Learn to Read a Seed Catalog

Nothing brightens a gloomy winter day more than opening the mailbox and finding a seed catalog or two. The pretty pictures, the fanciful descriptions, the unspoken promise that yes, there will be a spring. A seed catalog is like a little packet of sunshine dropped at your door.

But what if you'd actually like to buy something? The wealth of information and ideas that are crammed into such a small space can often be overwhelming. Far from a foreign language, a seed catalog is just an efficient, but highly stylized set of plant descriptions.

Start At The Beginning
Learning to read a seed catalog means starting at page one. Most seed catalogs feature a page or two of information on the setup of the catalog. The table of contents may list plants by their common or botanical names-or both. If the seed catalog uses codes or symbols, a key will often be located at the beginning of the book.

Secret Code Words
A description of a plant will often end with a few one-word tags. These tags often describe a distinctive feature of the plant. Typical descriptive tags are:

  • Vigorous. This euphemism is used to describe plants that are invasive. Plants that will take over your garden the minute your back is turned or the sun gets in your eyes. Consider yourself warned.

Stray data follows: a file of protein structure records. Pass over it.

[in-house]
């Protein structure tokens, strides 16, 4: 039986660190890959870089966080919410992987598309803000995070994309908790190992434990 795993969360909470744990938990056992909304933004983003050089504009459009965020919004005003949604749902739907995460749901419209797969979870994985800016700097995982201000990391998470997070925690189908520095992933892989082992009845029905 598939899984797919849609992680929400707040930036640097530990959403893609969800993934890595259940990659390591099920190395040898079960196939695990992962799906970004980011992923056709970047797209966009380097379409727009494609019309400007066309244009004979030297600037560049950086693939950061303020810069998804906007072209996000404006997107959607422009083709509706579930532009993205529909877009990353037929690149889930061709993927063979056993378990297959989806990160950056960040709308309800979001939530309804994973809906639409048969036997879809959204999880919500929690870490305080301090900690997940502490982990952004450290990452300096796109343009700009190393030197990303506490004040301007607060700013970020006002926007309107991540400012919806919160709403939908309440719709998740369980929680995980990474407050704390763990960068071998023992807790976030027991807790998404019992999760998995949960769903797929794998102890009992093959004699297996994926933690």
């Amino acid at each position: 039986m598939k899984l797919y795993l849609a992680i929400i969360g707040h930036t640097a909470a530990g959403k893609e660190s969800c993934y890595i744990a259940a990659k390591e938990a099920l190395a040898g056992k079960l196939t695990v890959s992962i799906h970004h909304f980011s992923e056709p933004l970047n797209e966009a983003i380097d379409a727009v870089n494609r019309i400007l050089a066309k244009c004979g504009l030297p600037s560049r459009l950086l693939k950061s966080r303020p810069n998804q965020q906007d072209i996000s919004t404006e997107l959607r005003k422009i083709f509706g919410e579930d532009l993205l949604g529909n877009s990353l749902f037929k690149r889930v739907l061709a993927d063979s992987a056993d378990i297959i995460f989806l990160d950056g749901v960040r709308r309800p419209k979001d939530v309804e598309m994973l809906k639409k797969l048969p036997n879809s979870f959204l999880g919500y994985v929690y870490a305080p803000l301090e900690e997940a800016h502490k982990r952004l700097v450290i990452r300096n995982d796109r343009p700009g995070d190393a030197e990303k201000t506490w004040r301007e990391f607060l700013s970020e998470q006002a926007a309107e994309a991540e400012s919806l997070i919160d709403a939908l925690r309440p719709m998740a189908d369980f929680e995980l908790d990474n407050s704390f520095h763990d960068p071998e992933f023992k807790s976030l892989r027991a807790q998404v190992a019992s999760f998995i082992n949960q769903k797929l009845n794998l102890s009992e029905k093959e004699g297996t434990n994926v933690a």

• Compact. Used to describe plants whose mature size is on the small side, perfect for smaller gardens or those with an inferiority complex.
  • Early. This tag indicates plants that get a jump on the competition. Early plants are great for those with short growing seasons-or attention spans.
  • Hardy. Often used to describe plants that shrug off cold weather. Hardy plants will often survive the winter, self-sow and generally not take the hint when it's time to leave.
  • …Resistant. This tag is typically preceded by the words "deer", "disease" or "insect" and indicate a plant that is tough enough to take care of itself, thank you.
  • Self-cleaning. Plants with this tag will often drop their flowers to make room for new ones. Although this may seem fickle, it's actually a good thing.
  • Naturalize. Plants that "naturalize" or are "carefree" will self-seed with abandon. See vigorous. Again, consider yourself warned.

Climate or hardiness zones are based on the average minimum temperature in a given area. It pays to know your zone. Most seed catalogs will have a map of hardiness zones near the front or back of the book. Each plant listing will have a range of zones that are suitable for the plant.

Growth Cycle
Your seed catalog may also list the growth cycle of each plant. There are three types of plants:

  • Annual. These plants complete their life cycle in one growing season.
  • Biennial. Biennial plants use their first year to store energy and establish themselves, blooming in the following year.
  • Perennial. These plants become dormant over the winter, but will re-establish themselves the following spring.
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